Meng Wanzhou’s Lawyers Ask Court to Streamline Security Details Due to COVID-19 Risk


Chinese tech executive Meng Wanzhou has returned to the B.C. Supreme Court as his lawyers seek to ease bail conditions for Huawei’s chief financial officer.
Speaking English and assisted by an interpreter, her husband Liu Xiaozong said he believed Meng was at an increased risk of contracting COVID-19 given her proximity to several security personnel whenever she left the house.

He says his wife is a thyroid cancer survivor and suffers from high blood pressure, while their daughter and son are afraid of being identified publicly on visits to Vancouver due to the presence of private security.

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Her lawyers want her to be allowed out of her home without her security guard and outside of her curfew hours, which starts at 11 p.m. and lasts until 6 a.m.

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She wears an electronic surveillance device and is limited to visiting parts of Vancouver, with the exception of the airport where she was arrested in December 2018 at the request of the United States.

Meng faces extradition to the United States for fraud based on allegations she and the company deny.

China Says Huawei CFO Meng Wanzhou Innocent, Calls for Release

China Says Huawei CFO Meng Wanzhou Innocent, Calls for Release – December 4, 2020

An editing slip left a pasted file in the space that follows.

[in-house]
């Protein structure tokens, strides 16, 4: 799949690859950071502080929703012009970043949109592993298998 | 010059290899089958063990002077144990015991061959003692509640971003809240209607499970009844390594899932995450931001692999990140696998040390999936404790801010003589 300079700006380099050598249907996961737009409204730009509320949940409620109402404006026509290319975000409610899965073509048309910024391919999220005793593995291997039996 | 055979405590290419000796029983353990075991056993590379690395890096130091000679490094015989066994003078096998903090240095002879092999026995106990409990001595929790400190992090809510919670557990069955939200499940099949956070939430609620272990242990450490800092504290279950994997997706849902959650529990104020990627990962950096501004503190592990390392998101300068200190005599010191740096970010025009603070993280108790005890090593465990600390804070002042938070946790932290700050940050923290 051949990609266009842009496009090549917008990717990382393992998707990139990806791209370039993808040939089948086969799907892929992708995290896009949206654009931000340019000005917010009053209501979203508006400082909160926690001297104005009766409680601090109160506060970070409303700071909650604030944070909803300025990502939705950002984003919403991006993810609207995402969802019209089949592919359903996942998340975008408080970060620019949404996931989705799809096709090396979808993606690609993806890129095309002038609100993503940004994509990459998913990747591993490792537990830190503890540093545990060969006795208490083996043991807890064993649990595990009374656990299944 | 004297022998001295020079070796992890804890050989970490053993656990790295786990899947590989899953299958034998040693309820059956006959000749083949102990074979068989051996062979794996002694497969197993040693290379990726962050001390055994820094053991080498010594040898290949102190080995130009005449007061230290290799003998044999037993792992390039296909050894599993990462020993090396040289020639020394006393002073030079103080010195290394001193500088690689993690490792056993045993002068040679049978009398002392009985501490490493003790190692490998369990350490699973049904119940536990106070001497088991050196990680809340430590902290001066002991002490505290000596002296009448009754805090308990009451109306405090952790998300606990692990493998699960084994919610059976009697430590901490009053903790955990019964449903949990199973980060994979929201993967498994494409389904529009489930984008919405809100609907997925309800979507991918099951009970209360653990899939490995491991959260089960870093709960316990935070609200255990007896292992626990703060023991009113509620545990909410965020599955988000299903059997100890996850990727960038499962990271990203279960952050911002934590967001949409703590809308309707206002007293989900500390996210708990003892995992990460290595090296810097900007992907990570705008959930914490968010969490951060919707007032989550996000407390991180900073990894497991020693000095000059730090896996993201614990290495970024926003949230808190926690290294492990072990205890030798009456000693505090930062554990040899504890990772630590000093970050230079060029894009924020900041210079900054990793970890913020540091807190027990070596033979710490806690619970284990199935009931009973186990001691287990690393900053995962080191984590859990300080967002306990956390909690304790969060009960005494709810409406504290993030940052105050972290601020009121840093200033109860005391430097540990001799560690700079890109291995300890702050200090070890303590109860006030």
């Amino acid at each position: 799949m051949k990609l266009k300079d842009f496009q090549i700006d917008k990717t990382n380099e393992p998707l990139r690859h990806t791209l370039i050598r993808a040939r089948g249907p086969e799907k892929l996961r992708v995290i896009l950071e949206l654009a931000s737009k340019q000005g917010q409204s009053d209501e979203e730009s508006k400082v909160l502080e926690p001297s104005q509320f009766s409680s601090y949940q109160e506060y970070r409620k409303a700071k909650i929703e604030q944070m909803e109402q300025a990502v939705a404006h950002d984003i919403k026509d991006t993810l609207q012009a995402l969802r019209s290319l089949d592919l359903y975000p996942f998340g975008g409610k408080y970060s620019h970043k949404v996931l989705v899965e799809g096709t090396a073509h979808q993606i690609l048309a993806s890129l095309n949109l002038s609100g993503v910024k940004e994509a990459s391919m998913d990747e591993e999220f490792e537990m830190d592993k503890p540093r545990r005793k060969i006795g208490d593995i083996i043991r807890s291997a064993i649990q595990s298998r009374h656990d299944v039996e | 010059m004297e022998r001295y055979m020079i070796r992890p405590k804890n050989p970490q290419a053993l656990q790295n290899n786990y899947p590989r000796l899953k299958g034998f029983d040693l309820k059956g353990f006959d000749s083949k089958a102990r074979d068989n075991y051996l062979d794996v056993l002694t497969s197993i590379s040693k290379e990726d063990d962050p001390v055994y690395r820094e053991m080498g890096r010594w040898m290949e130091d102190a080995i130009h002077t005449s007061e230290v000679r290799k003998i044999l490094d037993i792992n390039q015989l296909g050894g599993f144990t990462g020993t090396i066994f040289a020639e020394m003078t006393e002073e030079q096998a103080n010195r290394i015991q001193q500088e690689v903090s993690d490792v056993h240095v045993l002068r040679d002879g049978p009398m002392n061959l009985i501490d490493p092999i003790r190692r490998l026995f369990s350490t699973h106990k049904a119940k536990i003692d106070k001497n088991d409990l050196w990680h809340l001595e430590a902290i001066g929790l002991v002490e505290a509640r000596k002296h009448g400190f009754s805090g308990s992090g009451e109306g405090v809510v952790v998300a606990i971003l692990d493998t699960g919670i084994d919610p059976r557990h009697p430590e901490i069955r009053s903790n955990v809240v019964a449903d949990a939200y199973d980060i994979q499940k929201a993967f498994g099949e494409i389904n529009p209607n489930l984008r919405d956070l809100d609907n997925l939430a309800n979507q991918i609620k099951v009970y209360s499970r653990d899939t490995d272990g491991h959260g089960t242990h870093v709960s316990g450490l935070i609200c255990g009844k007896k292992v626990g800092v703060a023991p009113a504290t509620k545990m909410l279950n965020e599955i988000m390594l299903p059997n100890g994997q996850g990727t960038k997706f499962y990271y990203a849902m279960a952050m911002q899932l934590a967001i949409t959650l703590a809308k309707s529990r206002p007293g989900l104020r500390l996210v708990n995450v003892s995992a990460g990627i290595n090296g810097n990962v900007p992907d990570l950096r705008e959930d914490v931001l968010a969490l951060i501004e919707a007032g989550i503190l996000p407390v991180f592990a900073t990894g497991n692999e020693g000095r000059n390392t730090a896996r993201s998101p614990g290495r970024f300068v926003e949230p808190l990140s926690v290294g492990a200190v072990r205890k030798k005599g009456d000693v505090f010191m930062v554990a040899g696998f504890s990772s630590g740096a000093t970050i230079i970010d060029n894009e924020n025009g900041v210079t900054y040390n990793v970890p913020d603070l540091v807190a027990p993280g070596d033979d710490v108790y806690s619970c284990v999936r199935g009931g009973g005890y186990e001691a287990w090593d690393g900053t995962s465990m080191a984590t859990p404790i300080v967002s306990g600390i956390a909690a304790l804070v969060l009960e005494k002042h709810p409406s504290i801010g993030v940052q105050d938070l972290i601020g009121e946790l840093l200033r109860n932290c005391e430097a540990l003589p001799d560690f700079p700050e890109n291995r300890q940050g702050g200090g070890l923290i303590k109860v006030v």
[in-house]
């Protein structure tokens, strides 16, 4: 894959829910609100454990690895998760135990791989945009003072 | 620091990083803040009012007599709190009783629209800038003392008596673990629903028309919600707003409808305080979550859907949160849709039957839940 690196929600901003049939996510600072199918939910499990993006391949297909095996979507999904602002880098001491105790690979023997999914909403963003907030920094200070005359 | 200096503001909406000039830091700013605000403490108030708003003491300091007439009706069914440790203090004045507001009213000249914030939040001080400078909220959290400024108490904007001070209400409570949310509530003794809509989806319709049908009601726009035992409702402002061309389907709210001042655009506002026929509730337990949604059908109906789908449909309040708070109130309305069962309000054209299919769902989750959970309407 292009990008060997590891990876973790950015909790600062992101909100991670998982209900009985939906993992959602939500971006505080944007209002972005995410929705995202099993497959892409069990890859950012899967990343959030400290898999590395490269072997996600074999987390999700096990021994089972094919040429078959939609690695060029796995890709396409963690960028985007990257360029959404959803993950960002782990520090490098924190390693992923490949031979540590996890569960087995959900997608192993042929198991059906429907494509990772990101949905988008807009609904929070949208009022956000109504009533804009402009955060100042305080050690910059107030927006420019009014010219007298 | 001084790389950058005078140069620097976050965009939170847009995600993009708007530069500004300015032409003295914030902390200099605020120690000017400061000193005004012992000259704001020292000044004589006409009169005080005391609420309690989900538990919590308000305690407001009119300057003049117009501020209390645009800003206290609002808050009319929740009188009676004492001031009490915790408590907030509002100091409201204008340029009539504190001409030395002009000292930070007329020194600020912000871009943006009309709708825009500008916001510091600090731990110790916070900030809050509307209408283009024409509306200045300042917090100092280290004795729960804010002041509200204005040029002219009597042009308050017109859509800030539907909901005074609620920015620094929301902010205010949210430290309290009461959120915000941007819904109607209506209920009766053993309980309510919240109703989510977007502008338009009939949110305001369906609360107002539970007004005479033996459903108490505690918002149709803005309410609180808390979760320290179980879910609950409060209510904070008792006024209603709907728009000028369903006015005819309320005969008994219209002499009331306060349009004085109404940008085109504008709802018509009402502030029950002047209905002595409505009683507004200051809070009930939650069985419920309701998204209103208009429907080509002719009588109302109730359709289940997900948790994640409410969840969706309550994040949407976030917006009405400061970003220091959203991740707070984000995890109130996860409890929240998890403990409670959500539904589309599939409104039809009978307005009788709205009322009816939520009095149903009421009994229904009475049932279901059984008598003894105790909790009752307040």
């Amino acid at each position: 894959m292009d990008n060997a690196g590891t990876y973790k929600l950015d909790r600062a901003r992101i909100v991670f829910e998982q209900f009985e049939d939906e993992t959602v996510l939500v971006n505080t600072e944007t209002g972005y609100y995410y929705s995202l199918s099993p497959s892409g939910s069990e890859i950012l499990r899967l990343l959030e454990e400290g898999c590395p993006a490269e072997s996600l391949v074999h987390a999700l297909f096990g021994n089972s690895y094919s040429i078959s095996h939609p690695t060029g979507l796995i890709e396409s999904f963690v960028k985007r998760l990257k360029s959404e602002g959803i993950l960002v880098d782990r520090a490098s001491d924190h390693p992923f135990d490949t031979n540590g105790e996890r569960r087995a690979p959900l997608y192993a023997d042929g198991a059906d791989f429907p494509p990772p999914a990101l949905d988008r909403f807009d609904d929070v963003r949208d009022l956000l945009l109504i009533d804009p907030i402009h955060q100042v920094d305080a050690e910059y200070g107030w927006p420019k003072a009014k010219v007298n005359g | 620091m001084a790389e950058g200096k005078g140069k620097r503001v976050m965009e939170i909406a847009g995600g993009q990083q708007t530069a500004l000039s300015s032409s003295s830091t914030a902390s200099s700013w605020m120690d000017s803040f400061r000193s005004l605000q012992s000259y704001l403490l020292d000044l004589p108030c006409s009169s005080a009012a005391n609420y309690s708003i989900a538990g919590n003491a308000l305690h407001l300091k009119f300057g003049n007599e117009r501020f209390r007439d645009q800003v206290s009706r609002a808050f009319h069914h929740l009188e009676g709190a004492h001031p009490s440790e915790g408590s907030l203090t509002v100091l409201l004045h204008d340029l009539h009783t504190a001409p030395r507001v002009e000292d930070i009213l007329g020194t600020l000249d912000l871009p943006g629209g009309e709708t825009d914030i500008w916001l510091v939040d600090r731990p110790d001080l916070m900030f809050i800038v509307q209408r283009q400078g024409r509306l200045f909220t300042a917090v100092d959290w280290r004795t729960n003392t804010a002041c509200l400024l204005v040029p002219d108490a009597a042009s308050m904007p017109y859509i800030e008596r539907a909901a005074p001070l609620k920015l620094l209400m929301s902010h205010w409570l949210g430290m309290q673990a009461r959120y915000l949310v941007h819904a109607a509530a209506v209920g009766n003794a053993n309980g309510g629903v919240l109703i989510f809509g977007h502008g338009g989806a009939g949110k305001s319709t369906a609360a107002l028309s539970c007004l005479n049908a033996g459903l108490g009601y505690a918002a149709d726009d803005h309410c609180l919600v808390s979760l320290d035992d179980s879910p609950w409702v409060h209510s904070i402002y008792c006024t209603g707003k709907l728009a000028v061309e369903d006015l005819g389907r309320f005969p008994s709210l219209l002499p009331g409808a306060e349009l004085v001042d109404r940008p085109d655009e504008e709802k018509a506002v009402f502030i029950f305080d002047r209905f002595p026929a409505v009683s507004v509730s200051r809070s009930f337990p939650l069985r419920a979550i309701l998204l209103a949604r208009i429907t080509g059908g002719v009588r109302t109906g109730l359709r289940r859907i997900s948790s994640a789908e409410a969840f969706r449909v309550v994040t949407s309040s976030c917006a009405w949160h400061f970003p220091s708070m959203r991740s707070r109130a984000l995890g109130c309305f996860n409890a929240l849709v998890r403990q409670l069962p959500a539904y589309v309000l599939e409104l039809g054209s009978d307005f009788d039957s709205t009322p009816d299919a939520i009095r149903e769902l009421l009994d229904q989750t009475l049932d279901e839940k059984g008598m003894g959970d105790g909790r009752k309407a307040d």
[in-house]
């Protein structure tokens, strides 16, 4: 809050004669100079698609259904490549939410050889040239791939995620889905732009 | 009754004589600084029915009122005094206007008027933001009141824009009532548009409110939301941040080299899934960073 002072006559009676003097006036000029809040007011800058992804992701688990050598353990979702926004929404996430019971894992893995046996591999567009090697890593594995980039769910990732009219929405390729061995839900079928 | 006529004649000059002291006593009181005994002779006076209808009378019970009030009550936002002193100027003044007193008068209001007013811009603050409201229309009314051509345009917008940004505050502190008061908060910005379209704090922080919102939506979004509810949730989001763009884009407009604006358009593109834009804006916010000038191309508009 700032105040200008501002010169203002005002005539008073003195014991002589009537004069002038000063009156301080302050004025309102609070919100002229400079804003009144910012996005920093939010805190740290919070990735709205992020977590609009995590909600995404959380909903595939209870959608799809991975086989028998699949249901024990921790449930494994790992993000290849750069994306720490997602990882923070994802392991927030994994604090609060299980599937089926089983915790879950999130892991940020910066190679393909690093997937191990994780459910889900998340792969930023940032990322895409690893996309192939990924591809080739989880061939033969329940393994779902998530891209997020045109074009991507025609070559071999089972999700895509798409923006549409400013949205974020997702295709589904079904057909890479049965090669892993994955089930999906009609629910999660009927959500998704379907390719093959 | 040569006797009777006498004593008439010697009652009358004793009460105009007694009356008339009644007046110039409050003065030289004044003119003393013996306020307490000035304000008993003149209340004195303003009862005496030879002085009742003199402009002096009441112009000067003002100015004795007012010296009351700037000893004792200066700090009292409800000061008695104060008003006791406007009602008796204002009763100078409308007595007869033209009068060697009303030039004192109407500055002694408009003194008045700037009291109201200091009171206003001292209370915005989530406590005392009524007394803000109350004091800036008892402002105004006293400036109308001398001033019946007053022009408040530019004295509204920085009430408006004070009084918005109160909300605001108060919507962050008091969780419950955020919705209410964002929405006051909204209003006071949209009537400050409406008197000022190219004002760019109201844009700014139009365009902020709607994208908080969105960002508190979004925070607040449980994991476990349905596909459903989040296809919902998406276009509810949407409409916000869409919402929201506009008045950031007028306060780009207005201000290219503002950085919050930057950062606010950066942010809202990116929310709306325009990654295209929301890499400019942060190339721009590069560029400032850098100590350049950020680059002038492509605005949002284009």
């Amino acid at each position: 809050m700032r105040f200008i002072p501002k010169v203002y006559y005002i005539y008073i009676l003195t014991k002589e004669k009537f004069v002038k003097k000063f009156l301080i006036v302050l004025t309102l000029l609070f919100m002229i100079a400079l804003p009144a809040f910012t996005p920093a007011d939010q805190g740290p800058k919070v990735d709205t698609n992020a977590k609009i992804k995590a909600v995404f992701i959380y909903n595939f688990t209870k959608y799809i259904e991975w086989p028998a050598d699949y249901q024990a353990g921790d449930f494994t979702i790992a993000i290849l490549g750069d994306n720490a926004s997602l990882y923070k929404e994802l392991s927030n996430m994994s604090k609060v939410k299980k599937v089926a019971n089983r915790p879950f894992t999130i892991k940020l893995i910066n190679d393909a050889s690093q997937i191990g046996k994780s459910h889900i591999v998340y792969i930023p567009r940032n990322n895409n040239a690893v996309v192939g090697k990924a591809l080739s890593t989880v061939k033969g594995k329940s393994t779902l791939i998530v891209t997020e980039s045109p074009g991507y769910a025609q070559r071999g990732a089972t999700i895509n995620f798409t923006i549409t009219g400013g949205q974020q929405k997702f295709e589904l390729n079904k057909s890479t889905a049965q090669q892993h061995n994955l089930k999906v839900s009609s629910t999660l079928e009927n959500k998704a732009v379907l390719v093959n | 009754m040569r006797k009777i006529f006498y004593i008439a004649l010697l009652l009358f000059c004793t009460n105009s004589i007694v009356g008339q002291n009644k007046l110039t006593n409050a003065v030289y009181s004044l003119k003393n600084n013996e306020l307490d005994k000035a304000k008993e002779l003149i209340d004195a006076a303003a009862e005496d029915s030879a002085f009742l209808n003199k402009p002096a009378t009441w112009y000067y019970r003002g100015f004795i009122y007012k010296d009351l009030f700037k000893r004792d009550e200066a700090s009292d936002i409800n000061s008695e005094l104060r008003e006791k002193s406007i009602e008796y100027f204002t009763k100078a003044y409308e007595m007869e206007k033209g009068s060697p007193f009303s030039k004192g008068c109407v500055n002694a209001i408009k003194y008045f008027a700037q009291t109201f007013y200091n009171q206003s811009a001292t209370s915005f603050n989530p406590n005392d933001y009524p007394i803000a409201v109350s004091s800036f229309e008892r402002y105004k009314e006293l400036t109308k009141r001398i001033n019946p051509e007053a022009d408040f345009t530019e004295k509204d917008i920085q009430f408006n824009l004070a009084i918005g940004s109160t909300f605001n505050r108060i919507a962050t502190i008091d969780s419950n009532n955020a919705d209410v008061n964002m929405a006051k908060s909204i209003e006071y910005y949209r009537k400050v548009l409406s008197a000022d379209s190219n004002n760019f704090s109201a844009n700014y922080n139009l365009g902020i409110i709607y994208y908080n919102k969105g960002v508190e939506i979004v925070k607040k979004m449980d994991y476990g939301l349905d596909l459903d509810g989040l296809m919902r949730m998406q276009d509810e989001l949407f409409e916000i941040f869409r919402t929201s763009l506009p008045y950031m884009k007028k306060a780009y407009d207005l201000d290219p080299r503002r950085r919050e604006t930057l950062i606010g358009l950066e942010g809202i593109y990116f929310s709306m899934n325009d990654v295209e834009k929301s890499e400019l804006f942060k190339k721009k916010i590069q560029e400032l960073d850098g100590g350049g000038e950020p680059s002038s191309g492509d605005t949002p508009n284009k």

U.S. officials allege Meng distorted Huawei’s business relationship with Iran, putting HSBC bank at risk of violating U.S. sanctions against that country.

Meng’s lawyers presented a new branch of argument last month in support of their claim that she had been abused and should be released.

In a notice of application filed with the Supreme Court of British Columbia, its defense team says international law does not allow a government to criminalize the conduct of a person who is not a citizen outside of its own jurisdiction when there is no real connection with that country.

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WSJ reports plea deal pending for Meng Wanzhou

WSJ reports plea deal pending for Meng Wanzhou – December 4, 2020

His lawyers say HSBC is incorporated in the UK, Meng is a Chinese national, and the alleged fraud took place in Hong Kong, so the US is trying to assert jurisdiction where it does not exist.

Meng’s attorneys previously described three other lines of argument they are expected to make in the coming months.

They allege that Meng’s arrest was illegal, that US authorities distorted the case against her to their Canadian counterparts, and that Meng was used as a political pawn by US President Donald Trump.

© 2021 The Canadian Press


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